The role of the combined use of experimental and computational methods in revealing the differences between the micron -size particle deposition patterns in healthy and asthmatic subjects
MetadataShow full item record
Quantification of airway deposition of aerosol particles is essential for the assessment of health risks of detrimental particles. Knowledge of deposition distribution is important also in the case of treatment with aerosolised drugs. It is also worth considering that deposition of inhaled particles in severe asthmatics can be different from the deposition in healthy subjects due to the modified breathing parameters, airway geometry and lobar flow distribution. The aim of this study was to apply combined experimental and numerical techniques to quantify the upper airway and bronchial deposition of the inhaled microparticles in healthy individuals in comparison with asthma patients. Idealised and realistic physical and digital replicas of the human airways were constructed. Deposition fractions and efficiencies of inhaled polydisperse mannitol and chitosan particles in different airway sections were measured and calculated. Deposition fraction of polydisperse mannitol particles in the idealised airway geometry assuming breathing conditions of healthy subjects was 21.9% and 18.3% when determined experimentally and by numerical simulations, respectively. Experimental measurements of deposition fraction of chitosan particles in the same geometry, but assuming breathing parameters characteristic of severe asthmatics yielded 32%, while simulations provided 30.1% for the same conditions. Extrathoracic deposition fraction of mannitol particles in healthy subjects measured in the realistic geometry was 71.1%, while bronchial deposition fraction was 5.3%. The corresponding simulations yielded 76.2% and 8.9% deposition fractions in the upper and bronchial airways, respectively. There was a good agreement between the experimental and simulation deposition results also in the different predefined sections of the airways. Present pilot study proved that lobar flow redistribution due to severe asthma significantly modified the deposition distribution of micro-particles. Although the present results refer only to small groups of healthy and asthmatic individuals, it clearly demonstrates the capability of carefully validated models to simulate the deposition of micron-size particles in larger populations of both groups.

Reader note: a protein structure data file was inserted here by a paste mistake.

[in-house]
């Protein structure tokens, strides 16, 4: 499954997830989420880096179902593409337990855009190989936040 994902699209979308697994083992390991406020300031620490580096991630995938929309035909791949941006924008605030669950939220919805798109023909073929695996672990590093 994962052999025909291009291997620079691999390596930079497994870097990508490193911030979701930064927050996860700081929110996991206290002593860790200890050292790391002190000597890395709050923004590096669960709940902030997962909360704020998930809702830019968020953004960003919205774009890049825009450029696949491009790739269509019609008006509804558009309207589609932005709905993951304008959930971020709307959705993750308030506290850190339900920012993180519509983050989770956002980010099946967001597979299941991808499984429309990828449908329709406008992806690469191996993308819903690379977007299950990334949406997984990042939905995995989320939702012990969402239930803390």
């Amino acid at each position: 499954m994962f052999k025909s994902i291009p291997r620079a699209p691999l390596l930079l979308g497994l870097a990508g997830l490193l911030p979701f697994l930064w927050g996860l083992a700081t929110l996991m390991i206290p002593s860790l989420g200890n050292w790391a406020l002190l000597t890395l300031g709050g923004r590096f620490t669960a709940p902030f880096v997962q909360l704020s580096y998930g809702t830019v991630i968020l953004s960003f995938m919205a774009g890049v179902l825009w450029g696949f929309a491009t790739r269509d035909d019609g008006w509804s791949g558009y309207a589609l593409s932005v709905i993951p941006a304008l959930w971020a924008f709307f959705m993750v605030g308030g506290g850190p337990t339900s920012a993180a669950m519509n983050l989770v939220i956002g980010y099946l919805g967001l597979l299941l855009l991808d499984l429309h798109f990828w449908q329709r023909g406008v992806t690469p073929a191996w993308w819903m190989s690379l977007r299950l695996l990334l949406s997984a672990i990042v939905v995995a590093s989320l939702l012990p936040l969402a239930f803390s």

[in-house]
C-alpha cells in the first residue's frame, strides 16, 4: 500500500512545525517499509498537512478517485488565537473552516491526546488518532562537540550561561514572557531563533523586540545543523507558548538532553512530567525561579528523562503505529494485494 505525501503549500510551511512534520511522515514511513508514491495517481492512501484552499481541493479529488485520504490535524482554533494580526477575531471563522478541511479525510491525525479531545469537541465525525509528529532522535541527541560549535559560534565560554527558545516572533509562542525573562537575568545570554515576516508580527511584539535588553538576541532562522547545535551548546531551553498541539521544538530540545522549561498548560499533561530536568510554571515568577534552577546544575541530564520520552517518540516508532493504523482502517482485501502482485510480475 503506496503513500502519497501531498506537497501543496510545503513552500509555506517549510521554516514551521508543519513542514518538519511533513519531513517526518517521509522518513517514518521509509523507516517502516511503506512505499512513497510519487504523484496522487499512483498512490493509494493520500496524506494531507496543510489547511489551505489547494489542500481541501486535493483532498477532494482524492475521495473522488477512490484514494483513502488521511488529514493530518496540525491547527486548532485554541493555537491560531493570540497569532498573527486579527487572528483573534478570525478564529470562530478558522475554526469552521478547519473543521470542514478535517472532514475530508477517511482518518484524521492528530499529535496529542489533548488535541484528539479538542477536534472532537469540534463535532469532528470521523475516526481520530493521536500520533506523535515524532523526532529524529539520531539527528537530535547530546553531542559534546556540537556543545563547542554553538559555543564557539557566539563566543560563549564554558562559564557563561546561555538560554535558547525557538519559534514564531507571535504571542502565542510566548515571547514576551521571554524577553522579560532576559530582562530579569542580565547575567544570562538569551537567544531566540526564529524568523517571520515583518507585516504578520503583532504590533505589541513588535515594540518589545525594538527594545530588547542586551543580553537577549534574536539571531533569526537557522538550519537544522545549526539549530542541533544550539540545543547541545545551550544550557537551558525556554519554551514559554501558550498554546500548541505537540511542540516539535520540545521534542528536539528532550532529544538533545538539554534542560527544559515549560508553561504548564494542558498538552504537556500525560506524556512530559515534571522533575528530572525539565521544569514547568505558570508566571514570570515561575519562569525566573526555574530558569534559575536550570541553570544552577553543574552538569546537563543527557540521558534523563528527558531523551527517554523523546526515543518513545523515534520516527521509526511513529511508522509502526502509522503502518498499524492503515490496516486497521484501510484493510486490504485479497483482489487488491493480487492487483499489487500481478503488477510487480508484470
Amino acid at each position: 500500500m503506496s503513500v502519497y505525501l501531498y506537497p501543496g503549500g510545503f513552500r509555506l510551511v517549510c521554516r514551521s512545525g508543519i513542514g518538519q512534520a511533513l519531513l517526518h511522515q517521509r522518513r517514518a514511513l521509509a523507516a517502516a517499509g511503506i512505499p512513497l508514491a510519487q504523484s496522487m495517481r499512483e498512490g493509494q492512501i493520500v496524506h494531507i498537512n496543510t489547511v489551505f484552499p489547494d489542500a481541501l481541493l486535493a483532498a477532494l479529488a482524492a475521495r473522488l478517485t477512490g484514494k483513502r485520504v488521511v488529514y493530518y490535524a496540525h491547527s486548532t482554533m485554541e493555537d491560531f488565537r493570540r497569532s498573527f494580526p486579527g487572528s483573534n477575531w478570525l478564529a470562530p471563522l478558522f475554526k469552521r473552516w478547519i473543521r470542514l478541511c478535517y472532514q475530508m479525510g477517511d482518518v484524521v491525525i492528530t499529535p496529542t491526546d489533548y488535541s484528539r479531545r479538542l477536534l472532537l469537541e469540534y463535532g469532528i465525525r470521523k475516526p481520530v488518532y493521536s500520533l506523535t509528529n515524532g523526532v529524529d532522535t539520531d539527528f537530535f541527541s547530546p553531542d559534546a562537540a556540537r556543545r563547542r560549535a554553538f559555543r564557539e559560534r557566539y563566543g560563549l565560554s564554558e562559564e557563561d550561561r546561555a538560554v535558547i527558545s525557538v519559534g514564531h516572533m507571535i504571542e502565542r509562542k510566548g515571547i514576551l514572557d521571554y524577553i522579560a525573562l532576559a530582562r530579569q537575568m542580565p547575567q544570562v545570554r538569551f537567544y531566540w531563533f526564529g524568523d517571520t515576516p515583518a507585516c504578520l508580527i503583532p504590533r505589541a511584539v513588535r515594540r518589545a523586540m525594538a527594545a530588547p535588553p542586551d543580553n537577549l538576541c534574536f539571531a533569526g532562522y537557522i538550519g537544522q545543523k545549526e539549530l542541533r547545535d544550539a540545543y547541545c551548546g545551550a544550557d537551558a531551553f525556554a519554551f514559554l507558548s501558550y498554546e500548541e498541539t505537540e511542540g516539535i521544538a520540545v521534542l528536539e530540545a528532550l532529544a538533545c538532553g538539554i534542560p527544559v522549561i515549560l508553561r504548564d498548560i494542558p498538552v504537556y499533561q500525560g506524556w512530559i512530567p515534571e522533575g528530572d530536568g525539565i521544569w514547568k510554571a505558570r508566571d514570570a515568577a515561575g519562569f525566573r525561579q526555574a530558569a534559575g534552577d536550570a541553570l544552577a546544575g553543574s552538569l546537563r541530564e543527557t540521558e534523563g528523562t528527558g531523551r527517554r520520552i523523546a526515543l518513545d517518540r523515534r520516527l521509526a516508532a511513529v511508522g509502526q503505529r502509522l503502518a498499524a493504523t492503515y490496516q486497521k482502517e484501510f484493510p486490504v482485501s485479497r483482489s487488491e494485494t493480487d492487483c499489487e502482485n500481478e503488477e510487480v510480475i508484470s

Document typePeer reviewed
Document versionFinal PDF
SourceJOURNAL OF AEROSOL SCIENCE. 2020, vol. 147, issue 1, p. 1-16.